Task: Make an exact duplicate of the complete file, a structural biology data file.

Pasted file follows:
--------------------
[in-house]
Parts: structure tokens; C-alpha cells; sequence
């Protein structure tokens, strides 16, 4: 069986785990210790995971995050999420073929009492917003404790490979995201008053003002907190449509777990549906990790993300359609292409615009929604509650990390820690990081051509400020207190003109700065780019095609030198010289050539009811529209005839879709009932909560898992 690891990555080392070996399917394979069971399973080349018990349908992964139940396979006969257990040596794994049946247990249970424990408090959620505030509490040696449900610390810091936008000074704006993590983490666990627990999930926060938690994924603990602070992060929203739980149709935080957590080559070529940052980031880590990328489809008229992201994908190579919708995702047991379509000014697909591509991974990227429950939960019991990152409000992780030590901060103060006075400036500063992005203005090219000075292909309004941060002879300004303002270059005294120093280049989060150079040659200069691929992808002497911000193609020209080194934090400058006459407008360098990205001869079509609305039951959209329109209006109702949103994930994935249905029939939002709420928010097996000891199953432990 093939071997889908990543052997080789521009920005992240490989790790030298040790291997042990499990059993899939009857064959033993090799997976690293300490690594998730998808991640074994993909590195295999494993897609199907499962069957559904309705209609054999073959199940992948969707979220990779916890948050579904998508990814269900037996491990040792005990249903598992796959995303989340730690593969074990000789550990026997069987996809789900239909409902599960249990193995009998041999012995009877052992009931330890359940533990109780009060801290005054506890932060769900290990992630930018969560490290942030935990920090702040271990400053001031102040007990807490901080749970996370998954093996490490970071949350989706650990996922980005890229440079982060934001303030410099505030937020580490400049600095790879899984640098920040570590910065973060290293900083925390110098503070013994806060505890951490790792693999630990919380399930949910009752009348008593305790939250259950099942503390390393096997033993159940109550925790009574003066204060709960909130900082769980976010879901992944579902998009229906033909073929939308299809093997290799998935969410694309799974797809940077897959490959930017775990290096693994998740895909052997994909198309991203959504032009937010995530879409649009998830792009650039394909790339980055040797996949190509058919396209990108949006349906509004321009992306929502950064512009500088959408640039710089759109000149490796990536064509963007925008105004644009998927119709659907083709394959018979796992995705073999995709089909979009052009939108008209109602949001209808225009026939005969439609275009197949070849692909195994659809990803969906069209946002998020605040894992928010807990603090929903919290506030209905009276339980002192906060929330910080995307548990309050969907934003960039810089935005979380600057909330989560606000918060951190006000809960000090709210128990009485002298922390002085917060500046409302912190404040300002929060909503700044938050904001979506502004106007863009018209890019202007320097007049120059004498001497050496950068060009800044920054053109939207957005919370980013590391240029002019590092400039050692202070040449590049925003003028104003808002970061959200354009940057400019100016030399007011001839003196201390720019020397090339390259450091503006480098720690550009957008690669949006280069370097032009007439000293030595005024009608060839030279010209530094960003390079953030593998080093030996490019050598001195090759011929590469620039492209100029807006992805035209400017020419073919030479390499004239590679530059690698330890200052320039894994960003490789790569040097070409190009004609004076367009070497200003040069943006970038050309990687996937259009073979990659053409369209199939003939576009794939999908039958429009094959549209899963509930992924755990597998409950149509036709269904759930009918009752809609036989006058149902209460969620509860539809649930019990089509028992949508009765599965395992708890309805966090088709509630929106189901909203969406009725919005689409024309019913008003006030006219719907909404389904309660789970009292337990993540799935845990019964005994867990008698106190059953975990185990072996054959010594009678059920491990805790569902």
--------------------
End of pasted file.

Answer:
[in-house]
Parts: structure tokens; C-alpha cells; sequence
């Protein structure tokens, strides 16, 4: 069986785990210790995971995050999420073929009492917003404790490979995201008053003002907190449509777990549906990790993300359609292409615009929604509650990390820690990081051509400020207190003109700065780019095609030198010289050539009811529209005839879709009932909560898992 690891990555080392070996399917394979069971399973080349018990349908992964139940396979006969257990040596794994049946247990249970424990408090959620505030509490040696449900610390810091936008000074704006993590983490666990627990999930926060938690994924603990602070992060929203739980149709935080957590080559070529940052980031880590990328489809008229992201994908190579919708995702047991379509000014697909591509991974990227429950939960019991990152409000992780030590901060103060006075400036500063992005203005090219000075292909309004941060002879300004303002270059005294120093280049989060150079040659200069691929992808002497911000193609020209080194934090400058006459407008360098990205001869079509609305039951959209329109209006109702949103994930994935249905029939939002709420928010097996000891199953432990 093939071997889908990543052997080789521009920005992240490989790790030298040790291997042990499990059993899939009857064959033993090799997976690293300490690594998730998808991640074994993909590195295999494993897609199907499962069957559904309705209609054999073959199940992948969707979220990779916890948050579904998508990814269900037996491990040792005990249903598992796959995303989340730690593969074990000789550990026997069987996809789900239909409902599960249990193995009998041999012995009877052992009931330890359940533990109780009060801290005054506890932060769900290990992630930018969560490290942030935990920090702040271990400053001031102040007990807490901080749970996370998954093996490490970071949350989706650990996922980005890229440079982060934001303030410099505030937020580490400049600095790879899984640098920040570590910065973060290293900083925390110098503070013994806060505890951490790792693999630990919380399930949910009752009348008593305790939250259950099942503390390393096997033993159940109550925790009574003066204060709960909130900082769980976010879901992944579902998009229906033909073929939308299809093997290799998935969410694309799974797809940077897959490959930017775990290096693994998740895909052997994909198309991203959504032009937010995530879409649009998830792009650039394909790339980055040797996949190509058919396209990108949006349906509004321009992306929502950064512009500088959408640039710089759109000149490796990536064509963007925008105004644009998927119709659907083709394959018979796992995705073999995709089909979009052009939108008209109602949001209808225009026939005969439609275009197949070849692909195994659809990803969906069209946002998020605040894992928010807990603090929903919290506030209905009276339980002192906060929330910080995307548990309050969907934003960039810089935005979380600057909330989560606000918060951190006000809960000090709210128990009485002298922390002085917060500046409302912190404040300002929060909503700044938050904001979506502004106007863009018209890019202007320097007049120059004498001497050496950068060009800044920054053109939207957005919370980013590391240029002019590092400039050692202070040449590049925003003028104003808002970061959200354009940057400019100016030399007011001839003196201390720019020397090339390259450091503006480098720690550009957008690669949006280069370097032009007439000293030595005024009608060839030279010209530094960003390079953030593998080093030996490019050598001195090759011929590469620039492209100029807006992805035209400017020419073919030479390499004239590679530059690698330890200052320039894994960003490789790569040097070409190009004609004076367009070497200003040069943006970038050309990687996937259009073979990659053409369209199939003939576009794939999908039958429009094959549209899963509930992924755990597998409950149509036709269904759930009918009752809609036989006058149902209460969620509860539809649930019990089509028992949508009765599965395992708890309805966090088709509630929106189901909203969406009725919005689409024309019913008003006030006219719907909404389904309660789970009292337990993540799935845990019964005994867990008698106190059953975990185990072996054959010594009678059920491990805790569902």